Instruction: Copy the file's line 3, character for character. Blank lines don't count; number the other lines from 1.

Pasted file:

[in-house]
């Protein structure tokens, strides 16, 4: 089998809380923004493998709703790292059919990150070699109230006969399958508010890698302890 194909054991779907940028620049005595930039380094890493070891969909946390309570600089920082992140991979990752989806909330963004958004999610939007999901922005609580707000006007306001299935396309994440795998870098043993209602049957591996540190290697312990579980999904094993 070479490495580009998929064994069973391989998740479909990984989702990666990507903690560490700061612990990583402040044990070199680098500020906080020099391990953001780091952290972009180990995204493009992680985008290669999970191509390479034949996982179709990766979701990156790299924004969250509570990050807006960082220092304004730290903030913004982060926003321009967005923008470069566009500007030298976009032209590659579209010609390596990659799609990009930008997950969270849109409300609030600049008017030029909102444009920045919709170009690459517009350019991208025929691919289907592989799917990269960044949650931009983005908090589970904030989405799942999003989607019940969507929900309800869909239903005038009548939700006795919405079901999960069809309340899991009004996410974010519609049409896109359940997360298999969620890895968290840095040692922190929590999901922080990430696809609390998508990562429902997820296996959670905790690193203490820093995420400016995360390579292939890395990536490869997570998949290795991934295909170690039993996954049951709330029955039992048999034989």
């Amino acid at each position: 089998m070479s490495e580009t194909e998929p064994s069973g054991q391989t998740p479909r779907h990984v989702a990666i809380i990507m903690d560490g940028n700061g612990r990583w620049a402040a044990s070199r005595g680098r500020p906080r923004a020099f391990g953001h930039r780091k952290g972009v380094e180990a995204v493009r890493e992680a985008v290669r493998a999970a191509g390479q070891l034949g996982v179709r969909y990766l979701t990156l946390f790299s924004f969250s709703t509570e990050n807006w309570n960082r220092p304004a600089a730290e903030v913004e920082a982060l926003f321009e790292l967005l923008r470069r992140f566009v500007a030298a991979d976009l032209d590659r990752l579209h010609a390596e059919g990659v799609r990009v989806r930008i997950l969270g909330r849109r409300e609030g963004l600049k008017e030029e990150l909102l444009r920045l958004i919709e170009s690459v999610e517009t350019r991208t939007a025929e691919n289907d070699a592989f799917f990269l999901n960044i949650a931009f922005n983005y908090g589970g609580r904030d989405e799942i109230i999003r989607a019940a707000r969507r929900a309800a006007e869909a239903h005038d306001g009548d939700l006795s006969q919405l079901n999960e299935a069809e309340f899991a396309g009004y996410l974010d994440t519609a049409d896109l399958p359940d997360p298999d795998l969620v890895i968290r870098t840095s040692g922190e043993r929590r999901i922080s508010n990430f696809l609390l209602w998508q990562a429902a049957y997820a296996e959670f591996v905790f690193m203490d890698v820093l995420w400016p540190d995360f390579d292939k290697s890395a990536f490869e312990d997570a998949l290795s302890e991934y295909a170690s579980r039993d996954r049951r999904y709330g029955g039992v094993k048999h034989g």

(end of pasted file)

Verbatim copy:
């Amino acid at each position: 089998m070479s490495e580009t194909e998929p064994s069973g054991q391989t998740p479909r779907h990984v989702a990666i809380i990507m903690d560490g940028n700061g612990r990583w620049a402040a044990s070199r005595g680098r500020p906080r923004a020099f391990g953001h930039r780091k952290g972009v380094e180990a995204v493009r890493e992680a985008v290669r493998a999970a191509g390479q070891l034949g996982v179709r969909y990766l979701t990156l946390f790299s924004f969250s709703t509570e990050n807006w309570n960082r220092p304004a600089a730290e903030v913004e920082a982060l926003f321009e790292l967005l923008r470069r992140f566009v500007a030298a991979d976009l032209d590659r990752l579209h010609a390596e059919g990659v799609r990009v989806r930008i997950l969270g909330r849109r409300e609030g963004l600049k008017e030029e990150l909102l444009r920045l958004i919709e170009s690459v999610e517009t350019r991208t939007a025929e691919n289907d070699a592989f799917f990269l999901n960044i949650a931009f922005n983005y908090g589970g609580r904030d989405e799942i109230i999003r989607a019940a707000r969507r929900a309800a006007e869909a239903h005038d306001g009548d939700l006795s006969q919405l079901n999960e299935a069809e309340f899991a396309g009004y996410l974010d994440t519609a049409d896109l399958p359940d997360p298999d795998l969620v890895i968290r870098t840095s040692g922190e043993r929590r999901i922080s508010n990430f696809l609390l209602w998508q990562a429902a049957y997820a296996e959670f591996v905790f690193m203490d890698v820093l995420w400016p540190d995360f390579d292939k290697s890395a990536f490869e312990d997570a998949l290795s302890e991934y295909a170690s579980r039993d996954r049951r999904y709330g029955g039992v094993k048999h034989g």